Touted as the future of agriculture to mitigate the effects of climate change on food production, the aquaponics method of integrating fish and plant cultivation is gaining ground in Kerala
P.T. Antony, a farmer in Ashtamichira village of Thrissur District in Kerala, couldn’t believe his luck. He harvested as much as 1,180 kg of Tilapia, also known as gift fish, and 200 kg of leafy vegetables within six months when he experimented with aquaponics in his 250 square feet farm.
Not only did Anthony earn INR 300,000 from his tiny field but also won a provincial award for being an innovative farmer who could tackle climate change effects on yields by adopting an alternative method of agriculture.
Aquaponics has triggered new hope at a time fishermen and farmers have been bearing the brunt of climate change. Unseasonal rainfall and unexpected droughts have affected farmers in the southern state of Kerala. Last year, 105 farmers committed suicide in those regions of the state where cash crops are cultivated, according to data available with the National Crime Records Bureau.
The impact of climate change is more severe in the fisheries sector as the Arabian Sea has been witnessing the depletion of many fish varieties, especially sardine, known as the poor man’s fish.
Both fishery and farming experts say climate change is one of the main reasons for the drop in yields. Many experts, at levels from global to local, are trying to find ways to make food production more resilient to climate change.
Way to Anthony’s farm
The modest home of Anthony now sees a steady stream of people intrigued by his success in aquaponics. “Don’t be hesitant,” he tells visiting farmers. “Aquaponics will give you both organic vegetables and freshwater fishes irrespective of the ups and downs of heat and rains.”
Aquaponics is a careful blending of fish and vegetable cultivation. It essentially consists of a flood tank, grow bed and a fish tank. The three compartments are interlinked by pipes and a pump is required to keep a continuous flow of water between them.
The flood tank is usually situated on the top of the aquaponics system. It consists of water from the fish tank. Here the water containing ammonia is converted to nitrates by sponges on the tank bed. At the second stage, nitrate-rich water created by the bacterial process from the flood tank flows to the grow bed made of gravel. The high concentration of nitrates enables plants to grow. Fresh water after the refining process in the grow bed goes into the fish tank positioned at the end of the system. Fishes grow in the tank without being affected by the usual reversals at sea.
Gift Tilapia, a cultured variety of the popular fish, is preferred as it has a high growth rate. Leafy vegetables such as coriander, mint, spinach and lettuce are usually planted in the grow bed.
Merits and demerits
Aquaponics farming has several advantages. Neither drought nor torrential rains impact an aquaponics farm. It also requires a third of the space that traditional farming needs. Water requirement also reduces drastically since most of it is recycled.
Another advantage of aquaponics is that the produce is organic. The fish catch off the coast of Kerala is often contaminated with compounds of mercury due to heavy pollution. Also, fish and plants grown in the conventional methods often suffer from soil-borne diseases. In an aquaponics farm, fishes and plants are protected from the attacks of pathogens by around 240 types of microorganisms living within the system.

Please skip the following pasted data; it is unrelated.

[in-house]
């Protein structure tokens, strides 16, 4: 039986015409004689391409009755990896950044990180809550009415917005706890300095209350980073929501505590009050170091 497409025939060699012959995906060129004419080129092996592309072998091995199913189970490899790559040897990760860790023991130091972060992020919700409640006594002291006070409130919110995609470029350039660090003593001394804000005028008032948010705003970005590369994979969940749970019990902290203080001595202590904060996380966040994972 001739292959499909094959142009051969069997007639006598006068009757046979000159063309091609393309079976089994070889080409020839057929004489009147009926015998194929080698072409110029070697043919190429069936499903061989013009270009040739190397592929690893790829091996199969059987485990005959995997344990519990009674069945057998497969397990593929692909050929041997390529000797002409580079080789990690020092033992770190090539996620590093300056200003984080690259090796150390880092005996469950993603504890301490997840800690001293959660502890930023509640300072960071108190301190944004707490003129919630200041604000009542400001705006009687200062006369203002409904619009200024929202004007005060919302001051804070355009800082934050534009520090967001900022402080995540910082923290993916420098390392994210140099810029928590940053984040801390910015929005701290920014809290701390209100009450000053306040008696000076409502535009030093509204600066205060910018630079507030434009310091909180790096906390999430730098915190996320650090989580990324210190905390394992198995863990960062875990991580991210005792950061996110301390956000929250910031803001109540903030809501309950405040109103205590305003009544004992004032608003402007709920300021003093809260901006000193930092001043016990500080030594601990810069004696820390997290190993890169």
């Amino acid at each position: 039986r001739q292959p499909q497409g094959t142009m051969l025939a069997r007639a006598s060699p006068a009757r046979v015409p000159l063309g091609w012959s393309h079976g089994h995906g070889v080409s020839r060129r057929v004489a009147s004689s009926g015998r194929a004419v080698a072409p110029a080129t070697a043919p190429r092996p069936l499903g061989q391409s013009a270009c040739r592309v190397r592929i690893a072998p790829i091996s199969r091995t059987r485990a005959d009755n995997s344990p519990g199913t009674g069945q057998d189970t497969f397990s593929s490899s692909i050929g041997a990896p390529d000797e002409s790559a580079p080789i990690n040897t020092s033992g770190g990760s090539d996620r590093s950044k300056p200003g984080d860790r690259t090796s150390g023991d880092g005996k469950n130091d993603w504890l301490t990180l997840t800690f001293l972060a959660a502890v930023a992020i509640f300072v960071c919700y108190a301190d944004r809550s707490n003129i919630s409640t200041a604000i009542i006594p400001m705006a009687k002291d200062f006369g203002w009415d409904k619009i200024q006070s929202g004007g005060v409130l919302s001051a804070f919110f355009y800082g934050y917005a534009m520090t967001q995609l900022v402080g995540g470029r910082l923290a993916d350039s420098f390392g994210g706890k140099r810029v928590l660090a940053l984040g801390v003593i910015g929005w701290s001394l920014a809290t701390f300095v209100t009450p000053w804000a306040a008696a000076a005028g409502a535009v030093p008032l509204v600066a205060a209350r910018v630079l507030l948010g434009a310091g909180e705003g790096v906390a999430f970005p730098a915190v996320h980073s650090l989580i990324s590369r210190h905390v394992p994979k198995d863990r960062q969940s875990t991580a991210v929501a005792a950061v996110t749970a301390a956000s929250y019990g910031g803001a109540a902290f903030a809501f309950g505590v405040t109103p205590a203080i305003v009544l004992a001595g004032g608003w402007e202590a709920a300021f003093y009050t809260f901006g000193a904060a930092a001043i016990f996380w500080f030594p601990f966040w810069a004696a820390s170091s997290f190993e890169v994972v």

Despite the advantages of aquaponics, it is neither a panacea nor risk-free. For most farmers, the initial investment is often too high. Antony spent INR 500,000 (USD 7,459) to set up his aquaponics system although his investment was recovered after only a year.
“How can I change to aquaponics with such a huge investment?” asks K. Raveendran, a neighbouring farmer who is interested but still reluctant to take the plunge.
The Kerala Fisheries Department is now carrying out a study to build a model aquaponics farm in Thiruvalla, which will be both affordable and durable.
“Nowadays we are facing huge demands of subsidies and incentives for aquaponics. We can proceed only after getting a green signal from the feasibility study,” S. Ajayan, Joint Director of the state fisheries department, told indiaclimatedialogue.net.
Another cost is the electricity bill, though Antony has got a subsidy. “I had to pay only INR 700 as monthly electricity charges. In the Kerala context, it is quite affordable,” he said. Considering the importance of Antony’s venture, the Kerala Fisheries Department has provided a 75% power subsidy to him.
A potentially bigger problem is the need for uninterrupted supply of electricity to run the pumps. Although power cuts are rare in Kerala, they do happen. Some farmers are solving the problem by using solar energy. “My aquaponics farm will be operated by the solar panel fixed on the roof of my home,” Joseph Mathew told indiaclimatedialogue.net. An engineer turned agriculturalist, Mathew has been inspired by solar-powered aquaponics systems propagated at acquoponicideasonline.com.
Farmers in south China, Thailand and Indonesia who farmed rice in one field and cultivated fish in the adjacent pond are inventors of aquaponics. Although the method shows promise, in the Indian context, most farmers are asking for subsidies and loans with lower interest before taking the plunge.
It is easy for big corporations to get cheap loans but farmers willing to innovate are passed by, says K. Mohanan, a farmer from Palakkad who is striving to get a cheap loan to get into aquaponics. “Why does the system neglect us?” he asks.